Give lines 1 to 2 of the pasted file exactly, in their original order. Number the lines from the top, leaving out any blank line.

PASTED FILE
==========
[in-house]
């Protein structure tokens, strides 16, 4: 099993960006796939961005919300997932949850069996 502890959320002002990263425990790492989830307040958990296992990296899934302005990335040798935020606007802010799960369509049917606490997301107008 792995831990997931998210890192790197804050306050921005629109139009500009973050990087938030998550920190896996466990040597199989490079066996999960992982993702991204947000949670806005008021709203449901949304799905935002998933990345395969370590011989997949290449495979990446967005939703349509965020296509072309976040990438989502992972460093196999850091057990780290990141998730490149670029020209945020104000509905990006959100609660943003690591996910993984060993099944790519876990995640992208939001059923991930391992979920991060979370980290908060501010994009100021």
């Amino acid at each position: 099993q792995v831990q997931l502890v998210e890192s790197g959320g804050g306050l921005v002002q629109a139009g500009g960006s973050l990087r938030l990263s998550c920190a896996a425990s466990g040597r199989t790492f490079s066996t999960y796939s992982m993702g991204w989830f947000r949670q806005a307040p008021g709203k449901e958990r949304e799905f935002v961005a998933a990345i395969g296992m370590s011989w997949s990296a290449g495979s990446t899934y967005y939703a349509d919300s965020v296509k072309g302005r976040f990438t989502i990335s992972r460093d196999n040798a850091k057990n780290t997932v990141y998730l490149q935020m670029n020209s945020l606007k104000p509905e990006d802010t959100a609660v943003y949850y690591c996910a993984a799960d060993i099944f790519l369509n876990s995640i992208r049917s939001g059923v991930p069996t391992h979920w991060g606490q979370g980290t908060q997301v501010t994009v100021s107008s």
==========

[in-house]
């Protein structure tokens, strides 16, 4: 099993960006796939961005919300997932949850069996 502890959320002002990263425990790492989830307040958990296992990296899934302005990335040798935020606007802010799960369509049917606490997301107008 792995831990997931998210890192790197804050306050921005629109139009500009973050990087938030998550920190896996466990040597199989490079066996999960992982993702991204947000949670806005008021709203449901949304799905935002998933990345395969370590011989997949290449495979990446967005939703349509965020296509072309976040990438989502992972460093196999850091057990780290990141998730490149670029020209945020104000509905990006959100609660943003690591996910993984060993099944790519876990995640992208939001059923991930391992979920991060979370980290908060501010994009100021």